The May 2013 tornados in Oklahoma were a life-changing event for those in the path of the storm. Although not nearly as important as the work of the first responders and the volunteers who assisted and continue to help the victims of this storm, it also provided us with the opportunity to apply IT dynamically to make a difference, even in such a trying time.
I’d like to take the opportunity to talk about what we did with IT in this event, why the application of IT matters even in emergency civil response, and how being able to recognize IT requirements when you hear them is a critical skill if we are to truly align with the organizations we partner.
One of the first things we did was to provide very basic types of data to first responders. Names of children recorded in attendance at the Briarwood and Plaza Towers elementary schools were provided, and we made sure communications capabilities and basic IT services were functional for the service of the Office of Emergency Management. These services were not unique, were not focused on any specific use or purpose, but were focused on servicing general needs without being tailored to support a unique deficiency.
The following morning, we gathered for an emergency cabinet meeting at which Governor Fallin authorized the www.okstrong.ok.gov site. At that meeting, I was able to listen to the other cabinet secretaries discuss what their challenges were and how they were adapting.
One unique example was, although much bottled water had been donated, we had not had donations of hand sanitizers. As I listened, it sounded like what we needed was basically a bridal registry. First responders could put up lists of items they needed, and people could commit to the item, the time and place for delivery, and if the item was not produced, we could easily reissue the request. This app was called Donor Connect, and proved to be very useful to our emergency management staff.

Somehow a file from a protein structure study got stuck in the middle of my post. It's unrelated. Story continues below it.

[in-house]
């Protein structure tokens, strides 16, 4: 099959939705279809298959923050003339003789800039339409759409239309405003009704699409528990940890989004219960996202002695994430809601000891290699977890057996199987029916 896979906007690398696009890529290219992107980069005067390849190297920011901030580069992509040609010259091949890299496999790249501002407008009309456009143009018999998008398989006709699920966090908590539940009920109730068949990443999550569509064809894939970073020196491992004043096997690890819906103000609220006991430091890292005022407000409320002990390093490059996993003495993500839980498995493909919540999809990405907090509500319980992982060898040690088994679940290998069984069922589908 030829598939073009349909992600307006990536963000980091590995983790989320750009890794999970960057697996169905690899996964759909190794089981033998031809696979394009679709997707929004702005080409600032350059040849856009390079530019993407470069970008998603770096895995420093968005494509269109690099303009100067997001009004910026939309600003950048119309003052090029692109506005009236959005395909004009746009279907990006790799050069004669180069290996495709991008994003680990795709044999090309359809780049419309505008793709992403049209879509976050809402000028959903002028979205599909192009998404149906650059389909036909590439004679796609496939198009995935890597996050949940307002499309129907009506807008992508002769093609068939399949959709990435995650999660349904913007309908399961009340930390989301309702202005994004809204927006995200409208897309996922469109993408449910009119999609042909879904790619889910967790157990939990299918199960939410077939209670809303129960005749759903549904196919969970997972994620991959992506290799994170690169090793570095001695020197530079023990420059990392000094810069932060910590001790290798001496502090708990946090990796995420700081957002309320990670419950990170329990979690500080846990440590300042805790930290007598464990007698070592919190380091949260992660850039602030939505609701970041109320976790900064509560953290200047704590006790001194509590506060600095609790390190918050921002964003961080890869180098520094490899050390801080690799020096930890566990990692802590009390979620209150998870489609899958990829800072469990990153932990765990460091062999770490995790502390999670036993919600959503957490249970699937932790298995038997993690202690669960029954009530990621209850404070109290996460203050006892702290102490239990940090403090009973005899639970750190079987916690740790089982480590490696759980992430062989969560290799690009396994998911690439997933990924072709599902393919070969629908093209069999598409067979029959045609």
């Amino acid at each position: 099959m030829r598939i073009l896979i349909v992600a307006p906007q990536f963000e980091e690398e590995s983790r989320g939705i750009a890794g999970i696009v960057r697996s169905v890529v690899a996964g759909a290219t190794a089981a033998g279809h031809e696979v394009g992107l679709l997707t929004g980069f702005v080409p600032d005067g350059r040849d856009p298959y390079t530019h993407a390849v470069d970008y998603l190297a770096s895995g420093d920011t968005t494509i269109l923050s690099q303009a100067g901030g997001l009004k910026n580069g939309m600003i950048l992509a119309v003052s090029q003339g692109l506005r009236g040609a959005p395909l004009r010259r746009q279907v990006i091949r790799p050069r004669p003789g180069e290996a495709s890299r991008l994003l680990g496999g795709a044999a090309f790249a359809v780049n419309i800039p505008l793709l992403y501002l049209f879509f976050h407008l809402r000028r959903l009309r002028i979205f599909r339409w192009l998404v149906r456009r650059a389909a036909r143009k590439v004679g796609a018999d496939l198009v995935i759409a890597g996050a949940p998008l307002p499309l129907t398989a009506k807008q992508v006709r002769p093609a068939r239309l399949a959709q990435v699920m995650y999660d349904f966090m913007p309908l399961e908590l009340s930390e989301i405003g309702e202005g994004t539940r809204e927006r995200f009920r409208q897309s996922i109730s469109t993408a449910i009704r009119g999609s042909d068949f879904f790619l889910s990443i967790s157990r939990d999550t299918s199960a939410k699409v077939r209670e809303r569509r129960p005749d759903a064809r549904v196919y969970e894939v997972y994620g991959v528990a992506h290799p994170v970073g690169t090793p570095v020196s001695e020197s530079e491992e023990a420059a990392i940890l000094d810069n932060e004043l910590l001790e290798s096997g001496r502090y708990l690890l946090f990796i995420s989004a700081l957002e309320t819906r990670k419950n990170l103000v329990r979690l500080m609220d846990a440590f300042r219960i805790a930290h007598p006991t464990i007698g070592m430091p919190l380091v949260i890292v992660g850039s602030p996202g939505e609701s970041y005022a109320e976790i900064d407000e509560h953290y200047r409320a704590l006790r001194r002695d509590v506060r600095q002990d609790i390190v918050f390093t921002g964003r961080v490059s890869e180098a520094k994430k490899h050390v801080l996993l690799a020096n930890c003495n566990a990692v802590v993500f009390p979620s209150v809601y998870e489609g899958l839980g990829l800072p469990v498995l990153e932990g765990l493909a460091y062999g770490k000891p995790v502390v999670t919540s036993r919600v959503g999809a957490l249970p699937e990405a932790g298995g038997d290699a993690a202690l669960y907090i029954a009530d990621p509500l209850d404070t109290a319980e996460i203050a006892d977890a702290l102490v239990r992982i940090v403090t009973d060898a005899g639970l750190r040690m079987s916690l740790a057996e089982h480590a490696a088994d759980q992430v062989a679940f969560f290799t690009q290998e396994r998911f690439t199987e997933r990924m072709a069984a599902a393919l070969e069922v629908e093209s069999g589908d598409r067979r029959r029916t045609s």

Another problem came up when residents were given time to go through the debris in their yards before the city or state came to clean. The thing was, the debris in their yard was not their debris. It belonged to their neighbors, blown there from a mile away or more. Similarly, their own belongings were also missing.
We put together a registry much like Pinterest to let people take pictures of things they’d found in their yard that might be important to someone. Users posted images of photographs, furniture and other belongings and provided ways in which they could be contacted to retrieve their possessions.
More still needs to be done. Currently, there is no central registry of storm shelters for first responders to know where to search. Many shelters are built in garages, but when a tornado hits, the garage roof may fall on the door and it may not be possible for someone to get out of the shelter, or for a first responder to know there is a shelter under the roof. But we’ll be putting together this registry and asking people to register with the state. With their addresses, we’ll produce a latitude/longitude application for the first responders to locate a shelter, even when street signs and other landmarks are all wiped out.
Often, we find our business partners feel alignment equals agility. They may feel they know as much about technology as we do, they know what services, hardware, software, and so on that are available. They may feel they have better technology in their homes than we offer them in the workplace. Often, IT’s role is viewed as simply to deliver the iPad, the GPS application or the connectivity to the place where they need it without needing any customization, adaptation, or modification of the service. I’ve read often how the IT department “gets in the way” of the organization using the commercially available IT the business wants to use. The security, architecture, processes and end-user support services the central IT group provides inhibits the adaptation of new solutions, of innovation, or even of procuring what does conform to the standards established by IT.
But in Oklahoma, we found that it does make a difference when time is of the essence and you have direct access to the customer and the requirements they articulate, perhaps without even understanding that this is what they are doing. We were able to apply innovative solutions to assist in ways not anticipated by the end user. Our emergency cabinet meetings weren’t about bringing together the cabinet to discuss IT requirements. It was about how we could all collaborate to tackle our problems with the most efficient use of our resources.